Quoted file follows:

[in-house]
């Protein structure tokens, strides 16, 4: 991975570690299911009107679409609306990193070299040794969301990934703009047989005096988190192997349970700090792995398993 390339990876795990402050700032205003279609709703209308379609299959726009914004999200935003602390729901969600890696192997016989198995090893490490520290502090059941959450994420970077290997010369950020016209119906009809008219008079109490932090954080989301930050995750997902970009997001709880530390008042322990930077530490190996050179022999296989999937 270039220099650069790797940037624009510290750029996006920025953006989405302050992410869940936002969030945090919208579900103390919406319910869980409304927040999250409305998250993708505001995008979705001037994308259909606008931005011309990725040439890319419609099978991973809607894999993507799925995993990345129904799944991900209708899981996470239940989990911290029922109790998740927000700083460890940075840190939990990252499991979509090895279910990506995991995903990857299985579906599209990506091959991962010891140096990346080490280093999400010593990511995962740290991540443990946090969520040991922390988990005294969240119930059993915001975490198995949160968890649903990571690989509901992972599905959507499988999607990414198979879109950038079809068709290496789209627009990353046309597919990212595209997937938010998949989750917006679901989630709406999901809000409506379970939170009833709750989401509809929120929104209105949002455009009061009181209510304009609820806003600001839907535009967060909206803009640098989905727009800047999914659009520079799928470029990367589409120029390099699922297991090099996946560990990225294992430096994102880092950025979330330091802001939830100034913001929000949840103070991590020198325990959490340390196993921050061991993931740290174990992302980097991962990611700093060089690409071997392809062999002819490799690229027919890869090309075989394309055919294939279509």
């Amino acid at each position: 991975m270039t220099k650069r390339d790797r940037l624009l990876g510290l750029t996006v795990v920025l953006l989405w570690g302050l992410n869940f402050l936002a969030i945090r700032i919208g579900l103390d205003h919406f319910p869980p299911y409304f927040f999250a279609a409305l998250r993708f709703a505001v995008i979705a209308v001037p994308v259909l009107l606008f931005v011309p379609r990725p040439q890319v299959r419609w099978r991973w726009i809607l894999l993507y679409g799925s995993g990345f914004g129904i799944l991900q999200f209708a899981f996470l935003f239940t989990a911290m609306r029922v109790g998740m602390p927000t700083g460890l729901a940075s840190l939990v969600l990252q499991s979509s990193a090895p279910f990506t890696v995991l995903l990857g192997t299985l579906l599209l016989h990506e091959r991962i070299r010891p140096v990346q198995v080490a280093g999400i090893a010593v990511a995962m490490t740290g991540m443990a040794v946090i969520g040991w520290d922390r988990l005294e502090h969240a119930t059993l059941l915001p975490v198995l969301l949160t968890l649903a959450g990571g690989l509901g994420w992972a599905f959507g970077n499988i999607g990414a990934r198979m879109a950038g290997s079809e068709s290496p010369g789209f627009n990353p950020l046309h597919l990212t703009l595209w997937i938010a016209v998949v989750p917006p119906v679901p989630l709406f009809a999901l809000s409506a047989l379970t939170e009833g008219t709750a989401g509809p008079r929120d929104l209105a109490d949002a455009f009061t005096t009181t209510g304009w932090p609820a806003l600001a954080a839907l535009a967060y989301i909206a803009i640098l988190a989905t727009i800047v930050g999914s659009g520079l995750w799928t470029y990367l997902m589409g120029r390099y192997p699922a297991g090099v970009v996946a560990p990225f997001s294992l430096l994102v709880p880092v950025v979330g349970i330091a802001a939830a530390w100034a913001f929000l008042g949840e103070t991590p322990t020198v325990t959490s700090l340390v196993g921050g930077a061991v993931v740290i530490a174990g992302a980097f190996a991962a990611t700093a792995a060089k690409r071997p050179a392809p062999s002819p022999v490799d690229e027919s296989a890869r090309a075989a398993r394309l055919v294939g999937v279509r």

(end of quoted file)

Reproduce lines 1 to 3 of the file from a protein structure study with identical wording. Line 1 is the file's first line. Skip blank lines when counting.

[in-house]
């Protein structure tokens, strides 16, 4: 991975570690299911009107679409609306990193070299040794969301990934703009047989005096988190192997349970700090792995398993 390339990876795990402050700032205003279609709703209308379609299959726009914004999200935003602390729901969600890696192997016989198995090893490490520290502090059941959450994420970077290997010369950020016209119906009809008219008079109490932090954080989301930050995750997902970009997001709880530390008042322990930077530490190996050179022999296989999937 270039220099650069790797940037624009510290750029996006920025953006989405302050992410869940936002969030945090919208579900103390919406319910869980409304927040999250409305998250993708505001995008979705001037994308259909606008931005011309990725040439890319419609099978991973809607894999993507799925995993990345129904799944991900209708899981996470239940989990911290029922109790998740927000700083460890940075840190939990990252499991979509090895279910990506995991995903990857299985579906599209990506091959991962010891140096990346080490280093999400010593990511995962740290991540443990946090969520040991922390988990005294969240119930059993915001975490198995949160968890649903990571690989509901992972599905959507499988999607990414198979879109950038079809068709290496789209627009990353046309597919990212595209997937938010998949989750917006679901989630709406999901809000409506379970939170009833709750989401509809929120929104209105949002455009009061009181209510304009609820806003600001839907535009967060909206803009640098989905727009800047999914659009520079799928470029990367589409120029390099699922297991090099996946560990990225294992430096994102880092950025979330330091802001939830100034913001929000949840103070991590020198325990959490340390196993921050061991993931740290174990992302980097991962990611700093060089690409071997392809062999002819490799690229027919890869090309075989394309055919294939279509």
């Amino acid at each position: 991975m270039t220099k650069r390339d790797r940037l624009l990876g510290l750029t996006v795990v920025l953006l989405w570690g302050l992410n869940f402050l936002a969030i945090r700032i919208g579900l103390d205003h919406f319910p869980p299911y409304f927040f999250a279609a409305l998250r993708f709703a505001v995008i979705a209308v001037p994308v259909l009107l606008f931005v011309p379609r990725p040439q890319v299959r419609w099978r991973w726009i809607l894999l993507y679409g799925s995993g990345f914004g129904i799944l991900q999200f209708a899981f996470l935003f239940t989990a911290m609306r029922v109790g998740m602390p927000t700083g460890l729901a940075s840190l939990v969600l990252q499991s979509s990193a090895p279910f990506t890696v995991l995903l990857g192997t299985l579906l599209l016989h990506e091959r991962i070299r010891p140096v990346q198995v080490a280093g999400i090893a010593v990511a995962m490490t740290g991540m443990a040794v946090i969520g040991w520290d922390r988990l005294e502090h969240a119930t059993l059941l915001p975490v198995l969301l949160t968890l649903a959450g990571g690989l509901g994420w992972a599905f959507g970077n499988i999607g990414a990934r198979m879109a950038g290997s079809e068709s290496p010369g789209f627009n990353p950020l046309h597919l990212t703009l595209w997937i938010a016209v998949v989750p917006p119906v679901p989630l709406f009809a999901l809000s409506a047989l379970t939170e009833g008219t709750a989401g509809p008079r929120d929104l209105a109490d949002a455009f009061t005096t009181t209510g304009w932090p609820a806003l600001a954080a839907l535009a967060y989301i909206a803009i640098l988190a989905t727009i800047v930050g999914s659009g520079l995750w799928t470029y990367l997902m589409g120029r390099y192997p699922a297991g090099v970009v996946a560990p990225f997001s294992l430096l994102v709880p880092v950025v979330g349970i330091a802001a939830a530390w100034a913001f929000l008042g949840e103070t991590p322990t020198v325990t959490s700090l340390v196993g921050g930077a061991v993931v740290i530490a174990g992302a980097f190996a991962a990611t700093a792995a060089k690409r071997p050179a392809p062999s002819p022999v490799d690229e027919s296989a890869r090309a075989a398993r394309l055919v294939g999937v279509r």